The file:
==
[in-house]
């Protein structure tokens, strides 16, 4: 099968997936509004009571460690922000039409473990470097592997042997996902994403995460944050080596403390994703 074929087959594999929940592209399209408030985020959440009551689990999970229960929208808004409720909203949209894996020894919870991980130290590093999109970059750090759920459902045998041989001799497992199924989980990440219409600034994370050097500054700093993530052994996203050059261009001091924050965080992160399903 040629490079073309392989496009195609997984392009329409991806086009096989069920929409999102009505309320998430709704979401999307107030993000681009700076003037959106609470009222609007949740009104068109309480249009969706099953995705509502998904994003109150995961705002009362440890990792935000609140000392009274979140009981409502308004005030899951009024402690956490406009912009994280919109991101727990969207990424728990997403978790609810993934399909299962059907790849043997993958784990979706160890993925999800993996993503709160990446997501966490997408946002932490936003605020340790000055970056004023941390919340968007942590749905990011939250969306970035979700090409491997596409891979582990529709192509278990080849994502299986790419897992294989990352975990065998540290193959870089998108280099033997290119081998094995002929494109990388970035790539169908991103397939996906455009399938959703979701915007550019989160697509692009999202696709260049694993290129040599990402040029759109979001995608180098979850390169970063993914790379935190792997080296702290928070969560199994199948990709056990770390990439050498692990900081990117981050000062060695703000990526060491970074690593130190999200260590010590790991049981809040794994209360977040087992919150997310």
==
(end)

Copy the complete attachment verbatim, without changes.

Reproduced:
[in-house]
């Protein structure tokens, strides 16, 4: 099968997936509004009571460690922000039409473990470097592997042997996902994403995460944050080596403390994703 074929087959594999929940592209399209408030985020959440009551689990999970229960929208808004409720909203949209894996020894919870991980130290590093999109970059750090759920459902045998041989001799497992199924989980990440219409600034994370050097500054700093993530052994996203050059261009001091924050965080992160399903 040629490079073309392989496009195609997984392009329409991806086009096989069920929409999102009505309320998430709704979401999307107030993000681009700076003037959106609470009222609007949740009104068109309480249009969706099953995705509502998904994003109150995961705002009362440890990792935000609140000392009274979140009981409502308004005030899951009024402690956490406009912009994280919109991101727990969207990424728990997403978790609810993934399909299962059907790849043997993958784990979706160890993925999800993996993503709160990446997501966490997408946002932490936003605020340790000055970056004023941390919340968007942590749905990011939250969306970035979700090409491997596409891979582990529709192509278990080849994502299986790419897992294989990352975990065998540290193959870089998108280099033997290119081998094995002929494109990388970035790539169908991103397939996906455009399938959703979701915007550019989160697509692009999202696709260049694993290129040599990402040029759109979001995608180098979850390169970063993914790379935190792997080296702290928070969560199994199948990709056990770390990439050498692990900081990117981050000062060695703000990526060491970074690593130190999200260590010590790991049981809040794994209360977040087992919150997310």